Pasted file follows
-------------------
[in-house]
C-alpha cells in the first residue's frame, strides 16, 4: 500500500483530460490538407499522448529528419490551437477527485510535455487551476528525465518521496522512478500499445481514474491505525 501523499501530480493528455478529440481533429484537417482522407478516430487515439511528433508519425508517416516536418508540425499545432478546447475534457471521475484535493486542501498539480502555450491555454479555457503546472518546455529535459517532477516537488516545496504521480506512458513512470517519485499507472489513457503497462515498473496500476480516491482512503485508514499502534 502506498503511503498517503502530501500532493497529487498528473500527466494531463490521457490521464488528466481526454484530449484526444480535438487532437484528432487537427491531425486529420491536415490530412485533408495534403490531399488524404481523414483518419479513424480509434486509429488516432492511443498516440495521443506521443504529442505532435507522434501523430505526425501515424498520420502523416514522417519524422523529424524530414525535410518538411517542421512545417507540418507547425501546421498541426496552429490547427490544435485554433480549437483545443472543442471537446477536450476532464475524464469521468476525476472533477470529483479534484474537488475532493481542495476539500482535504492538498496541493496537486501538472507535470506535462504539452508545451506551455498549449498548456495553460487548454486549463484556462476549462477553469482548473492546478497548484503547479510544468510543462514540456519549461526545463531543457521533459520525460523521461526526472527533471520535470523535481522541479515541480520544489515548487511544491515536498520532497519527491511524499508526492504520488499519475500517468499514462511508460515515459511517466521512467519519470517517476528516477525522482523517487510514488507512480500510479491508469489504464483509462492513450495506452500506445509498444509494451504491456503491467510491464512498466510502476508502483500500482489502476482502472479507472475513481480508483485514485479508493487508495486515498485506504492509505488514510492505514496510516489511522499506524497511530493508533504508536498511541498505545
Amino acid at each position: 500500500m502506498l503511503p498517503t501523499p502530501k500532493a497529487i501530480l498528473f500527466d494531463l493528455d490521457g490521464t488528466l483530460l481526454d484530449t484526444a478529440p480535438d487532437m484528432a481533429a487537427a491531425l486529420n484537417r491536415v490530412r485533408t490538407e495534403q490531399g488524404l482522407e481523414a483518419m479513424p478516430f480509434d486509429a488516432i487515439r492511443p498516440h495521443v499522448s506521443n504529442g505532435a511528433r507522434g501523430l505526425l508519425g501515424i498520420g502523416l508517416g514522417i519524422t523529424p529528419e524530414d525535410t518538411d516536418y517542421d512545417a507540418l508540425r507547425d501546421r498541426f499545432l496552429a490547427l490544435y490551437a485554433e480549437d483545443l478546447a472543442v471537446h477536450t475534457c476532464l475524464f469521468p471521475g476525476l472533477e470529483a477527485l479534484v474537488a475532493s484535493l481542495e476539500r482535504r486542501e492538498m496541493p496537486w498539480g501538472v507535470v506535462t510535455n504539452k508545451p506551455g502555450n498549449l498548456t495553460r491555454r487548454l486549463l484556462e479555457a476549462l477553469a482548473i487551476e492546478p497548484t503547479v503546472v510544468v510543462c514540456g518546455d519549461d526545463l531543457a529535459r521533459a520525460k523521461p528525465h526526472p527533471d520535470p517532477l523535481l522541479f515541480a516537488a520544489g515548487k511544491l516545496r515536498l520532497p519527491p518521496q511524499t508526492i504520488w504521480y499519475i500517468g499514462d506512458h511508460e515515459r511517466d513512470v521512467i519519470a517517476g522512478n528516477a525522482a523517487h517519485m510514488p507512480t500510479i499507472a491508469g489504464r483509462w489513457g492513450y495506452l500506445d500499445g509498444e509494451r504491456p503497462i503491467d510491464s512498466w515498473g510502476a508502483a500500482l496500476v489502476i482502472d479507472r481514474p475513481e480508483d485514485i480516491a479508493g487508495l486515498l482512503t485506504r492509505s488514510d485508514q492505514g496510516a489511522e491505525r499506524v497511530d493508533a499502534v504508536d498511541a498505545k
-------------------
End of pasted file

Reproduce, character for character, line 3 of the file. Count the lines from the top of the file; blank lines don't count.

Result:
Amino acid at each position: 500500500m502506498l503511503p498517503t501523499p502530501k500532493a497529487i501530480l498528473f500527466d494531463l493528455d490521457g490521464t488528466l483530460l481526454d484530449t484526444a478529440p480535438d487532437m484528432a481533429a487537427a491531425l486529420n484537417r491536415v490530412r485533408t490538407e495534403q490531399g488524404l482522407e481523414a483518419m479513424p478516430f480509434d486509429a488516432i487515439r492511443p498516440h495521443v499522448s506521443n504529442g505532435a511528433r507522434g501523430l505526425l508519425g501515424i498520420g502523416l508517416g514522417i519524422t523529424p529528419e524530414d525535410t518538411d516536418y517542421d512545417a507540418l508540425r507547425d501546421r498541426f499545432l496552429a490547427l490544435y490551437a485554433e480549437d483545443l478546447a472543442v471537446h477536450t475534457c476532464l475524464f469521468p471521475g476525476l472533477e470529483a477527485l479534484v474537488a475532493s484535493l481542495e476539500r482535504r486542501e492538498m496541493p496537486w498539480g501538472v507535470v506535462t510535455n504539452k508545451p506551455g502555450n498549449l498548456t495553460r491555454r487548454l486549463l484556462e479555457a476549462l477553469a482548473i487551476e492546478p497548484t503547479v503546472v510544468v510543462c514540456g518546455d519549461d526545463l531543457a529535459r521533459a520525460k523521461p528525465h526526472p527533471d520535470p517532477l523535481l522541479f515541480a516537488a520544489g515548487k511544491l516545496r515536498l520532497p519527491p518521496q511524499t508526492i504520488w504521480y499519475i500517468g499514462d506512458h511508460e515515459r511517466d513512470v521512467i519519470a517517476g522512478n528516477a525522482a523517487h517519485m510514488p507512480t500510479i499507472a491508469g489504464r483509462w489513457g492513450y495506452l500506445d500499445g509498444e509494451r504491456p503497462i503491467d510491464s512498466w515498473g510502476a508502483a500500482l496500476v489502476i482502472d479507472r481514474p475513481e480508483d485514485i480516491a479508493g487508495l486515498l482512503t485506504r492509505s488514510d485508514q492505514g496510516a489511522e491505525r499506524v497511530d493508533a499502534v504508536d498511541a498505545k